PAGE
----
Artificial coral reefs
Aqaba’s artificial reef safe haven to fragile marine species
By Dalya Dajani Jordan Times
AQABA — Beneath the pristine waters of this Red Sea resort, a concrete paradise is giving Mother Nature and the local fishing community a helping hand.
Emerging from a featureless sandy bed in the northernmost tip of the Aqaba coast, an artificial reef has been steadily thriving over the past two years as a safe haven for the fragile marine species of this ecosystem.
Salim Moghrabi, who has been overseeing the project under the Aqaba Special Economic Zone Authority’s (ASEZA) environmental department, said a whole new settlement of marine life has already made it home.
“The project has been progressing remarkably well,” said Moghrabi, who conducted a firsthand exploration of the site this week. “We now have a natural settlement of hundreds of coral species and hundreds of invertebrates, as well as rapid growth of the coral saplings transplanted there,” he added.
For Moghrabi, a professional diver and head of ASEZA’s Permitting and Environmental Impact Assessment section, the thriving reef is an important asset for the area.
Aqaba’s marine paradise attracts hundred of tourists each year with its unique coral treasures and pleasant clime. But its limited coastline of fringing coral reef — half of Aqaba’s 27- kilometre coastline — particularly shoreline reefs at the northern limits, are under intense pressure.
The area already attracts hundreds of divers every month who come to explore the coral treasures. This, along with regular environmental and pollution threats, will inevitably cause greater stress to the fragile marine and coral habitat.
The artificial reef project, implemented in cooperation with the Regional Organisation for the Conservation of the Environment of the Red Sea and Gulf, will not only provide a safe haven from which marine life can thrive, but also relieve stress on current dive sites and foster recovery of other coral reefs by offering creative new sites for divers. To build the artificial reef, divers deployed 200 cement blocks on 2,000 square metres of featureless sandy seabed to create the needed solid substrate required for reef production, where coral saplings can be planted manually and coral larvae settle down naturally.
Divers then worked to build a city-like habitat with 12 structures ranging from one to four metres in height that mimic characteristics of natural reefs that can accommodate all kinds of marine species.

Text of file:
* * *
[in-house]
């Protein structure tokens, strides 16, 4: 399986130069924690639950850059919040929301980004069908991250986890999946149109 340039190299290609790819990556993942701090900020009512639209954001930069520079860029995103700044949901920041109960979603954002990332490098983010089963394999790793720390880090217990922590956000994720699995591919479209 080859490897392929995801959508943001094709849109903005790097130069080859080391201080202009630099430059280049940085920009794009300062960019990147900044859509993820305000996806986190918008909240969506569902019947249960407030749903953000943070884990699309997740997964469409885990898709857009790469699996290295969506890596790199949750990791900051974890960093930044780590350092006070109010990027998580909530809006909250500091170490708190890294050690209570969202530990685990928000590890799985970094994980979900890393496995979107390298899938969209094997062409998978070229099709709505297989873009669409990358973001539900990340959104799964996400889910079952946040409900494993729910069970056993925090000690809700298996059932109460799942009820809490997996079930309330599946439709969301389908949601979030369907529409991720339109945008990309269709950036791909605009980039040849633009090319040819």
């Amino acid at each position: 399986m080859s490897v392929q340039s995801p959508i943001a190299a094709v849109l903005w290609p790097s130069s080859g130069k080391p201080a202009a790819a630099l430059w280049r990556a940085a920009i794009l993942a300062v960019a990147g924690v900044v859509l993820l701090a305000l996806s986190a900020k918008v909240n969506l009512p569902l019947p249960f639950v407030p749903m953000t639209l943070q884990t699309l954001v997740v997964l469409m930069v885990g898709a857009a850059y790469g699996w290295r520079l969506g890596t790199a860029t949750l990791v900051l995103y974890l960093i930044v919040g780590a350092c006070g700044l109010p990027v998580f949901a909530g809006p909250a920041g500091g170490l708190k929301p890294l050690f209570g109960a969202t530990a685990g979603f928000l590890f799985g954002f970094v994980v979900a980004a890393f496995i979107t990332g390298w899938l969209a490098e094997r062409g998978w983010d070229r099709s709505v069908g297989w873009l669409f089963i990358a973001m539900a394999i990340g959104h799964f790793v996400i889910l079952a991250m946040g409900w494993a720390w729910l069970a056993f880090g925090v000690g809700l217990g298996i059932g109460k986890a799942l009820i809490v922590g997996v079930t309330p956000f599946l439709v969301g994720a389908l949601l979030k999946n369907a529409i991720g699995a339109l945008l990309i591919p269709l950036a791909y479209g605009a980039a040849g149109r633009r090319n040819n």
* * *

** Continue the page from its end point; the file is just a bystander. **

The reef was designed to have its own special touch, with a nine-tonne Royal crown adorning the top of the gates leading into the underwater city.
Divers utilised orphan coral samples they found during cleanup campaigns and transplanted the coral saplings in the blocks at depths of 10 and 14 metres.
According to Moghrabi, some 33 fish species representing 22 families were recorded in the first four months of the project, including 21 invertebrates representing 16 families. In addition, two species of fish, Jordan’s damsel (Teixeirichthys jordani) and the domino fish were noticed spawning over the artificial reef only days after deployment.
As a tool for integrated coastal management and tourism planning, the artificial reef project also serves the local fishing community.
In many parts of the world, artificial reefs are a valuable resource for fishermen, as they attract various species of fish.
Acting as fish refugia, these reefs become sources of food for them from the
biomass developing at the bottom of the structure which increases fish stock
in the local ecosystem.
ASEZA, which banned fishing in the southern coastal waters to safeguard coral reefs in the protected area, allows fishermen in this section.
Moghrabi, however, did not consider this a good idea because of the risk of nets snagging and damaging the reef, given that the project is still in its infancy.
But he said it was the only option for now until a final plan was formulated to manage the site.
“Under the management plan, we were to close the area off to fishermen for the first two years in order for the reef to flourish, but this did not work out,”
Moghrabi told The Jordan Times.
“Our objective is to balance the environmental needs of the area with local community needs, which under the circumstances, is a challenge,” he added.
Moghrabi said the artificial reef was a valuable resource for fishermen, adding that waiting at least two years would allow for greater fish communities to form.
The Marine Science Station and the Aqaba Marine Park had earlier proposed a
regulation obliging fishermen to use biodegradable nets that would be
less harmful to the reef, but the idea was put on hold due to financial and regulatory issues.
For now, one of the most exciting aspects of the programme is the “Adopt a Coral Sapling”, initiative, which gives divers the opportunity to take part in the development of this marine habitat by transplanting coral saplings during their dives and monitoring their growth on future visits.
“Divers can transplant a coral saplings in the artificial reef and come back to check up on it one day, or even expand the trail by telling a friend to check on its progress if they plan to head here,” Moghrabi said.
“That way, the reef also contributes to sustaining the flow of tourism here while seeing it flourish,” he added.